by Skyler Gelinas
April 2016 (Volume 66, Issue 3)
Over the past decade, the four-piece sludge metal band Baroness has continually released some of the catchiest, heaviest, and most comprehensive albums the genre has to offer. Fronted by guitarist and painter John Dyer Baizley, and drawing from other influential sludge and alternative metal artists such as Mastodon, the band has now released four critically acclaimed albums. And, on their latest release, Purple, Baroness has followed in the footsteps of many active metal bands in making the genre more accessible.
Starting out as a noisier, heavier group, Baroness put out The Red Album, which consisted of distorted guitar solos, heavy breakdowns, and abrasive vocals. Since their third release however, the band has shown a shift towards a cleaner sound. This is a change which many describe as a “commercialization” of their music, a criticism Baizley addressed in an interview with the metal blog Invisible Oranges, where he stated that “the DIY and punk rock ethos is about finding your own identity. We will be doing that until we’re done.” And in Purple, Baroness proves that they have established this unique identity in the sludge and alternative scene.
The album’s opener, “Morningstar,” delivers some of Baroness’ trademark heavy riffs and fast drum beats, giving a great deal of power going into the record. The track also brings out the band’s melodic tendencies during the chorus, putting strong emphasis on riffs and solos. The next several songs contain some of the best use of synths Baroness has ever displayed, using light, ambient intros to usher in some of the catchiest tracks the album has to offer, like “Shock Me” and “Try to Disappear.” The song “Fugue” is perhaps one of the band’s most unique songs, which serves as an instrumental interlude into the second half of the album. The track grooves with a funky beat and upstrokes with high reverb, but becomes gradually heavier as the band introduces more guitar riffs and organs. The remainder of the album continues to display Baroness’ muck metal prowess, building up to a cathartic ending in the song “If I Have to Wake Up.” Here, the band fuses some of its most impressive instrumentation, rhythms, and riffs into a melodious breakdown, ending in a low, almost choral-sounding outro played on the electric organ.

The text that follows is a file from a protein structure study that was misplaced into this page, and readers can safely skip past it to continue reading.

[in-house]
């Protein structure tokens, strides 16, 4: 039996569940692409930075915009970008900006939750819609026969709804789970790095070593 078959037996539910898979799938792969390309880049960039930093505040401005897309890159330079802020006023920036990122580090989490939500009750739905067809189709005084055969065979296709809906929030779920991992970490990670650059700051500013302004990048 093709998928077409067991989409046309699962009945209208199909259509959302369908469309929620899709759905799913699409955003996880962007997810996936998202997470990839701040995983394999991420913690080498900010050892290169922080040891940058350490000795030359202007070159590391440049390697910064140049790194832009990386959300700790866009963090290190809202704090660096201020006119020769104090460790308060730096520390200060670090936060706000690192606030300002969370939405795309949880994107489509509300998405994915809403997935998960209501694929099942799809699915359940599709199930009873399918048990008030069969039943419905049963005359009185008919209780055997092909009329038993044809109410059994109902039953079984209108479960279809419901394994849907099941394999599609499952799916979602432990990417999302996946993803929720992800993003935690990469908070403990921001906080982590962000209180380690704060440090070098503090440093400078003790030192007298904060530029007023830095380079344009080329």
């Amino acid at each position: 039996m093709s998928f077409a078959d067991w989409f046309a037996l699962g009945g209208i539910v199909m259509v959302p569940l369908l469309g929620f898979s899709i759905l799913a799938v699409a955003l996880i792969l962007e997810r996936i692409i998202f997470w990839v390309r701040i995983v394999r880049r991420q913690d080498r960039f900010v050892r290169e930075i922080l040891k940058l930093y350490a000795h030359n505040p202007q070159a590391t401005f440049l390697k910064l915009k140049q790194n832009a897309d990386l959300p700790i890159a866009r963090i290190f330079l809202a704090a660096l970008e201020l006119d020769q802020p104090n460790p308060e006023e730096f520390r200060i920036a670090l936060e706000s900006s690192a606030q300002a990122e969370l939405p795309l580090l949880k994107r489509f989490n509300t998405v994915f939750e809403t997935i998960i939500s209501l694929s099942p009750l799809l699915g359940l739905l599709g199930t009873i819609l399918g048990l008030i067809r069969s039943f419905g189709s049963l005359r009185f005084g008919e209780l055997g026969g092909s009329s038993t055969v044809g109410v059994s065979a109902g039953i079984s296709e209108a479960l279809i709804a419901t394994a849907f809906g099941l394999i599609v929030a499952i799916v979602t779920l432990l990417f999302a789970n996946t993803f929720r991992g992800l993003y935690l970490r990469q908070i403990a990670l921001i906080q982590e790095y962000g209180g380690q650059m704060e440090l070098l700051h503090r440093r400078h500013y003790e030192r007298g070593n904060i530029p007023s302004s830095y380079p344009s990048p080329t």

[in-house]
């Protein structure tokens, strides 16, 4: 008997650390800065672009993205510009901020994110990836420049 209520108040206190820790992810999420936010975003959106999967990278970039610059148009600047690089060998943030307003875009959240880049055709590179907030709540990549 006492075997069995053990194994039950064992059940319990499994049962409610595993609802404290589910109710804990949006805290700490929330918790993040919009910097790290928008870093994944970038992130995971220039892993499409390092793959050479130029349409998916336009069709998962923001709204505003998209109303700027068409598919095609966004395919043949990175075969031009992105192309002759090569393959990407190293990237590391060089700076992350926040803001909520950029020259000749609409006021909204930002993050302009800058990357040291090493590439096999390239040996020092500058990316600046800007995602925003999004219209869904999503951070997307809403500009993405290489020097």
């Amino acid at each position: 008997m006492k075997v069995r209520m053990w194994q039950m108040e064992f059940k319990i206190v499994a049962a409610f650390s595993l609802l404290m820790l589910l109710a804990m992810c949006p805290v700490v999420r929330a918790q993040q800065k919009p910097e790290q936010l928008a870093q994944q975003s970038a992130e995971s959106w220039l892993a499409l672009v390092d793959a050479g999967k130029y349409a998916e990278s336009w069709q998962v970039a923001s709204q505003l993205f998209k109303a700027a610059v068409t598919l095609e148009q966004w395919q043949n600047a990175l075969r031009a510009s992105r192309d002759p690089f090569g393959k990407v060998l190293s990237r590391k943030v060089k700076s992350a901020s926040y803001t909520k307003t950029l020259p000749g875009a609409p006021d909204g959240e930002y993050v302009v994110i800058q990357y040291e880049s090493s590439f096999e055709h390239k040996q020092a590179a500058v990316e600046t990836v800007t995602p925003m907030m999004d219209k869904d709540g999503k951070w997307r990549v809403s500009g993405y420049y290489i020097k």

Overall, Baroness has continued to make sludge metal a more accessible genre, but they have done so in a way that stays true to their roots in punk and hardcore. In Purple, the band has shown some of their most impressive instrumentation and catchy melodies, while still including the heaviness and aggressiveness of their earlier works. Ultimately, the band hasn’t let criticism define their work, and is yet to conform to the backlash from some of their most devout sludge metal followers, as doing so would be what John Dyer Baizley described as “the least punk rock and most ‘commercial’ thing you can do.”